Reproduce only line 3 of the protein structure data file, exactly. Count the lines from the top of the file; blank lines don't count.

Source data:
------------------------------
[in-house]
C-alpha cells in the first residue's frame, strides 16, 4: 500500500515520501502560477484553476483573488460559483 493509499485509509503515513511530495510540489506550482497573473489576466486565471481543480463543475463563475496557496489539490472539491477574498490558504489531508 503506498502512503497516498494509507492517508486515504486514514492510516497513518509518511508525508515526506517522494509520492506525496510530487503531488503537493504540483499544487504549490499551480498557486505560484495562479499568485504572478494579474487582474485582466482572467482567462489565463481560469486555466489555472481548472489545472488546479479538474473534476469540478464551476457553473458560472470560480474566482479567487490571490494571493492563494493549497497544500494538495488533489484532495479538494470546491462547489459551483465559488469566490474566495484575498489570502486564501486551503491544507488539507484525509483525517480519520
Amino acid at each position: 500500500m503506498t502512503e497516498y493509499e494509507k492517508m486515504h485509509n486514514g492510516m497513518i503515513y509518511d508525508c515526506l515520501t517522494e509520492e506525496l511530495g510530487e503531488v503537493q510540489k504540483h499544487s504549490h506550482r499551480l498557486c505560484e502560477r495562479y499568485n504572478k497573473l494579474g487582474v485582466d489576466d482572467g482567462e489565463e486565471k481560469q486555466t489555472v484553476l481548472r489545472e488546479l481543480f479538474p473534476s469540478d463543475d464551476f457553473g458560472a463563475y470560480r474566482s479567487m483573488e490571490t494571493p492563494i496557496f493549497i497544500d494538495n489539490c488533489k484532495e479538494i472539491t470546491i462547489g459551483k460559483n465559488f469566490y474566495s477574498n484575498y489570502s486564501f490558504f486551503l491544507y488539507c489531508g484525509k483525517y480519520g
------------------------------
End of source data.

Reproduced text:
Amino acid at each position: 500500500m503506498t502512503e497516498y493509499e494509507k492517508m486515504h485509509n486514514g492510516m497513518i503515513y509518511d508525508c515526506l515520501t517522494e509520492e506525496l511530495g510530487e503531488v503537493q510540489k504540483h499544487s504549490h506550482r499551480l498557486c505560484e502560477r495562479y499568485n504572478k497573473l494579474g487582474v485582466d489576466d482572467g482567462e489565463e486565471k481560469q486555466t489555472v484553476l481548472r489545472e488546479l481543480f479538474p473534476s469540478d463543475d464551476f457553473g458560472a463563475y470560480r474566482s479567487m483573488e490571490t494571493p492563494i496557496f493549497i497544500d494538495n489539490c488533489k484532495e479538494i472539491t470546491i462547489g459551483k460559483n465559488f469566490y474566495s477574498n484575498y489570502s486564501f490558504f486551503l491544507y488539507c489531508g484525509k483525517y480519520g